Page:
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Forum Index » Profile for chrisatrational » Messages posted by chrisatrational
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Studio One General Discussion » Switching from OSX to Win 8 » Go to message
Can you please elaborate on why you are choosing to switch platforms?
Live Sound » Crossover or not? » Go to message
Check into using an AUX to feed just the low material to your subs.(look up Aux fed subs) It works great!! Then just send the full range to the tops.


Yip - that's a great idea! This way you only send to the subs what you need to (kick drum/synth/music playback/ bass guitar). If you do this, a sort of 'old school' approach would be to take the lowest 4-5 bands of your GEQ on the mains/monitors and just take them all the way down.

A great place to start as a XO point from subs to mains is 100Hz. Because you didn't specify any of the actual brands of components you use I can only speculate as to what options you have available with their on-board processing. That being said, many of the popular manufacturers have dedicated or adjustable LPF settings for their powered subs. If not, a simple stereo 2-way XO set to 100 Hz would do the job great - like the DBX 223. L/R in, L high/low out, R high/low out.

cheers!
Studio One General Discussion » New Book: Studio One for Engineers and Producers » Go to message
want.
Studio One Tips and Tricks » Triggering virtual drum instrument sound from live drum » Go to message
that is a cool feature for a gate! Can you create a MIDI track based on the transient information without dropping a MIDI note by hand on each hit?
Pre-Sales Questions » Presonus 328AI for studio monitor? » Go to message
True Story! I picked up a pair of Mackie HR824's on ebay for 400 bucks. Couldn't pass it up.
Pre-Sales Questions » Presonus 328AI for studio monitor? » Go to message
Sometimes you've just got to have the Gene' Sound!!

Sounds like this whole thread was a moot point if you've already got a great pair of reference monitors!

FWIW, it would be better to bring the PA speakers in the studio, then the ref monitors out - If you want to buy one car to be a daily driver and part time rally car, you'd have to buy the rally car.
Pre-Sales Questions » Presonus 328AI for studio monitor? » Go to message
No problem Jack! I'm glad I could point you in some interesting directions.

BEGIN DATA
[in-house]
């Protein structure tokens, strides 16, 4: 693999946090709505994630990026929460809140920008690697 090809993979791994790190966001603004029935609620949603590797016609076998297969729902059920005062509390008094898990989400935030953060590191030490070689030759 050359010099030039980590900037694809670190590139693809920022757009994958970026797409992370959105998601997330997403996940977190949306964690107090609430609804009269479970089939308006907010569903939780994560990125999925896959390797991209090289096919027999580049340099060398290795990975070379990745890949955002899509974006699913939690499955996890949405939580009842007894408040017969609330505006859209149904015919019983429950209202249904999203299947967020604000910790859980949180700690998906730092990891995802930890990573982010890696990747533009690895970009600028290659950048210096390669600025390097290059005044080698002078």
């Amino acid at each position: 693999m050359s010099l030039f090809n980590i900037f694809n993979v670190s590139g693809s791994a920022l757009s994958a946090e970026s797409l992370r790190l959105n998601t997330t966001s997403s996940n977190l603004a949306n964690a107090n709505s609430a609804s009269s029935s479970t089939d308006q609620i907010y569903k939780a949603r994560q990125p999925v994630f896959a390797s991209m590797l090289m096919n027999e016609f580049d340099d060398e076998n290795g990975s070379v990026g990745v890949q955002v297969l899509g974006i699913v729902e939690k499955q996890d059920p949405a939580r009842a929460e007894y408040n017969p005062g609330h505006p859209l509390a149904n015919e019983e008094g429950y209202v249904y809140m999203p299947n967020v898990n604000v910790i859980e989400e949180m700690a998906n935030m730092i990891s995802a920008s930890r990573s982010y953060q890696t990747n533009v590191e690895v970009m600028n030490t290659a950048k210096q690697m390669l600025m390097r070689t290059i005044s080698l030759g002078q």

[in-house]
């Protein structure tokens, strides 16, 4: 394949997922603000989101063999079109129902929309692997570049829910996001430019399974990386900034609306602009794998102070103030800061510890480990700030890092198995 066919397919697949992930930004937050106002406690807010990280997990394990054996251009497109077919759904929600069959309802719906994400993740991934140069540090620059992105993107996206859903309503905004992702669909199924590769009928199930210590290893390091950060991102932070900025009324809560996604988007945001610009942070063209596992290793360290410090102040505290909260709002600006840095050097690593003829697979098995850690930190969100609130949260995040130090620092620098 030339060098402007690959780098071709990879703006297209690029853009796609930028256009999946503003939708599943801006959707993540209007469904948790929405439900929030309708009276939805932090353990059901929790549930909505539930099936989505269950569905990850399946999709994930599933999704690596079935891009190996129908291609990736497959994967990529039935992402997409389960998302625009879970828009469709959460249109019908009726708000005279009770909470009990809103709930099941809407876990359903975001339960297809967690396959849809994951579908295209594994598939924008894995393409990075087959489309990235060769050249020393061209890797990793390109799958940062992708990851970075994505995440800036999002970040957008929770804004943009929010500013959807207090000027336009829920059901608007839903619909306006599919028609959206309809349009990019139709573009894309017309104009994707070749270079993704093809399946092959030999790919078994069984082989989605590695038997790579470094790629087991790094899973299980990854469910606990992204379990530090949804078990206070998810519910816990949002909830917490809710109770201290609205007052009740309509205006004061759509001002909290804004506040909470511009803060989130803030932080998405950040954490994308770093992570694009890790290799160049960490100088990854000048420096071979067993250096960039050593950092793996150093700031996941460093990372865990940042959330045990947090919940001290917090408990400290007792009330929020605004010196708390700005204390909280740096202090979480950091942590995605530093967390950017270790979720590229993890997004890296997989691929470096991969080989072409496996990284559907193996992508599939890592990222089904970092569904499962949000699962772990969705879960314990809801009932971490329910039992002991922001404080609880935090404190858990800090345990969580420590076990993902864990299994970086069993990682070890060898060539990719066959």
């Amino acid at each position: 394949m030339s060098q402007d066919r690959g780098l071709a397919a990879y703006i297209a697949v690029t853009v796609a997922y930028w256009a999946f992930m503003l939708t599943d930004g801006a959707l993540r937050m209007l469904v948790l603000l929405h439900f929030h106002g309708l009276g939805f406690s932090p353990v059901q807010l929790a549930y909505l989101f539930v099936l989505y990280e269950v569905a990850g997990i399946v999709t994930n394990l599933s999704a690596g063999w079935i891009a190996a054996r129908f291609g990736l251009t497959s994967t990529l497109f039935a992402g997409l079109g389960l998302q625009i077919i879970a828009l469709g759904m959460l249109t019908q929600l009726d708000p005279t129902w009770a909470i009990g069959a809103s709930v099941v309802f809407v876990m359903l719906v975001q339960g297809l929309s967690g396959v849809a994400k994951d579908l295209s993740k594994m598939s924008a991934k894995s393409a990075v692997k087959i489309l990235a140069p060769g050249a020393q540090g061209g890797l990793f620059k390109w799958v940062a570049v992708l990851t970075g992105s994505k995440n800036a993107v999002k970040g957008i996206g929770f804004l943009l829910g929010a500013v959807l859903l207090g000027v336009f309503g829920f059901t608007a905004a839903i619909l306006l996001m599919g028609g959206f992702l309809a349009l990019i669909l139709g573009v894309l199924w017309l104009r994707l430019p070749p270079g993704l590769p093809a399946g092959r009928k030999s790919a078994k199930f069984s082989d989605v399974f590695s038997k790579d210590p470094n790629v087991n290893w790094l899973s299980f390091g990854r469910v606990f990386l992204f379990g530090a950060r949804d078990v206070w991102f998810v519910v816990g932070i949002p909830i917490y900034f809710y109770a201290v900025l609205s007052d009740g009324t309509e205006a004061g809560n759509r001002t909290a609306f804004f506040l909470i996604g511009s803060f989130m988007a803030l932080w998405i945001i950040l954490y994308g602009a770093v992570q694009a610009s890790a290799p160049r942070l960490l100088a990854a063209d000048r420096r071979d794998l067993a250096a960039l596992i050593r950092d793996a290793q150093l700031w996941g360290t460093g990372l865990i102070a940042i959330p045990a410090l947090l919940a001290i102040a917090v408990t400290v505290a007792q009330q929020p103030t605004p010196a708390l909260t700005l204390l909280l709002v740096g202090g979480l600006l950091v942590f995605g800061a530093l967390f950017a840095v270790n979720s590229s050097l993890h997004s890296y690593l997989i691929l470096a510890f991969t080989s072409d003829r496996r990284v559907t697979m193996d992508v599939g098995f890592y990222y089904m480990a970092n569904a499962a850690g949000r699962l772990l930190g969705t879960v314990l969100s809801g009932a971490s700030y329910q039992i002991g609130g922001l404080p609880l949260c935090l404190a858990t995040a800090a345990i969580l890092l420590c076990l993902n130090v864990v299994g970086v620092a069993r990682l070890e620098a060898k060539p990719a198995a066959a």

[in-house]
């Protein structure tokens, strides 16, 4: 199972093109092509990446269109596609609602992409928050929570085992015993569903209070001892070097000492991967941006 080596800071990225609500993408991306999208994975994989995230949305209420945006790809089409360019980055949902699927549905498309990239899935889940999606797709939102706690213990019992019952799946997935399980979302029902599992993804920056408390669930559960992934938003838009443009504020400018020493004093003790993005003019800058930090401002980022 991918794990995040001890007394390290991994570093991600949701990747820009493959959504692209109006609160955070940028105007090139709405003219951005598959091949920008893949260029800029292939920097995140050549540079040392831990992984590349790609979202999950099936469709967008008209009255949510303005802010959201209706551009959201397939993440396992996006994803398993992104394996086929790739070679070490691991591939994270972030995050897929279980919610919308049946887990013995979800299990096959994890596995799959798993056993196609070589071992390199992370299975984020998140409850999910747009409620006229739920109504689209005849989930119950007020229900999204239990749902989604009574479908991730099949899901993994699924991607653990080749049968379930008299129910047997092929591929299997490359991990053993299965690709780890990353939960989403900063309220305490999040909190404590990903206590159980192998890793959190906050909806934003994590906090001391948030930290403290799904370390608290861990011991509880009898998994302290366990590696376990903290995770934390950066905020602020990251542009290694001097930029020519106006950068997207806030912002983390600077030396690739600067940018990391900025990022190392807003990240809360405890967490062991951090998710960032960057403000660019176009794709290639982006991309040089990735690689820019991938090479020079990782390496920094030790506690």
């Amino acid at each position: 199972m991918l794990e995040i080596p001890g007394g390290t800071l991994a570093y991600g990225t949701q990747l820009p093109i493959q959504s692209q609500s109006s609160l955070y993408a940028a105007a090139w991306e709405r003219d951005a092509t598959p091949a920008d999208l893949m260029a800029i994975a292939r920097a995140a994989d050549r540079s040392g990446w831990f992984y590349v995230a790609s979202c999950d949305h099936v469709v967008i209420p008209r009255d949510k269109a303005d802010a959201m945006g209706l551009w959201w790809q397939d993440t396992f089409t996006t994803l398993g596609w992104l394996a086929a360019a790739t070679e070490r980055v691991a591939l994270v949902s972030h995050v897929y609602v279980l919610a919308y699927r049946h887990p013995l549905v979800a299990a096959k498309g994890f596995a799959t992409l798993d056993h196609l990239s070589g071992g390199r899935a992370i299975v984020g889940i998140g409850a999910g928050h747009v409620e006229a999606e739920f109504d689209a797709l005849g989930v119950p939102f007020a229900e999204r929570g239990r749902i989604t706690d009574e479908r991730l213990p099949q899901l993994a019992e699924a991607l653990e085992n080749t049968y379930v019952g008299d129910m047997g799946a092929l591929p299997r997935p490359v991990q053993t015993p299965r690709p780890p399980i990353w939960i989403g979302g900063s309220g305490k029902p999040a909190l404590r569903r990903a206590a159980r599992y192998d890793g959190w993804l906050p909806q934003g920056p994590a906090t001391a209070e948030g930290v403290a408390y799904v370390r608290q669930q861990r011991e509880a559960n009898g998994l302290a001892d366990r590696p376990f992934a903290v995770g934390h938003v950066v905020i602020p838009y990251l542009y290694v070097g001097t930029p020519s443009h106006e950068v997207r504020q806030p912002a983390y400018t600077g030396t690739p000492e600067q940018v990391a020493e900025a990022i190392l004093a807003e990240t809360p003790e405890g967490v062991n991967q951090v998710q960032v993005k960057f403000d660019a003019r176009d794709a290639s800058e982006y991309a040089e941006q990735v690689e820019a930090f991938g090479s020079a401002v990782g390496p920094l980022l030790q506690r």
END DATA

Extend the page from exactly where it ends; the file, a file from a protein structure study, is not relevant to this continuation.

If you'd really like to use speakers that where never intended or optimized for use in a studio, go for it! If you want to purchase studio monitors that where never intended to be used as live sound reinforcement speakers, no one is going to stop you there either. You may get some weird looks from the punters, but that shouldn't stop you. Either way you go you will be making a compromise.

I think you will start to realize the pitfalls once you go down that road. I've tried to explain them to the best of my ability; but at the end of the day - it's your money and reputation on the line. If it works for you then that's great!

I'd be curios to hear what your outdoor studio sounds like when you do get around to doing a mix down. One of my ole' college room mates has a 'Solar Powered Studio' where he uses a bunch of car batteries and goes into the middle of the woods to track drums and things. Pretty cool, however the mixes are done in a proper studio.

here's a link -

http://vimeo.com/38223061

Pre-Sales Questions » Presonus 328AI for studio monitor? » Go to message
What I am NOT getting is if the speakers (studio mons) are too loud why can't they just be turned down?


How loud studio monitors can get is not really a concern, it's more about how appropriate are they for your room. To go back to the OP, there are better, more appropriate solutions to studio monitoring then a pair of 1500watt live sound reinforcement speakers. You wouldn't use a Danley JH-90 to do a bar gig that really just needed a little speaker-on-a-stick PA - I mean, you could, but it wouldn't be appropriate for the venue.

Bob Katz has proposed a really interesting solution for studio monitoring levels in his paper "An Integrated Approach to Metering, Monitoring, and Leveling Practices" called the K-System. I generally abide by the K-system and calibrate my monitors so that 0 dBFS = 79 dB SPLC w/pink noise at -20dBFS in the master out of the DAW.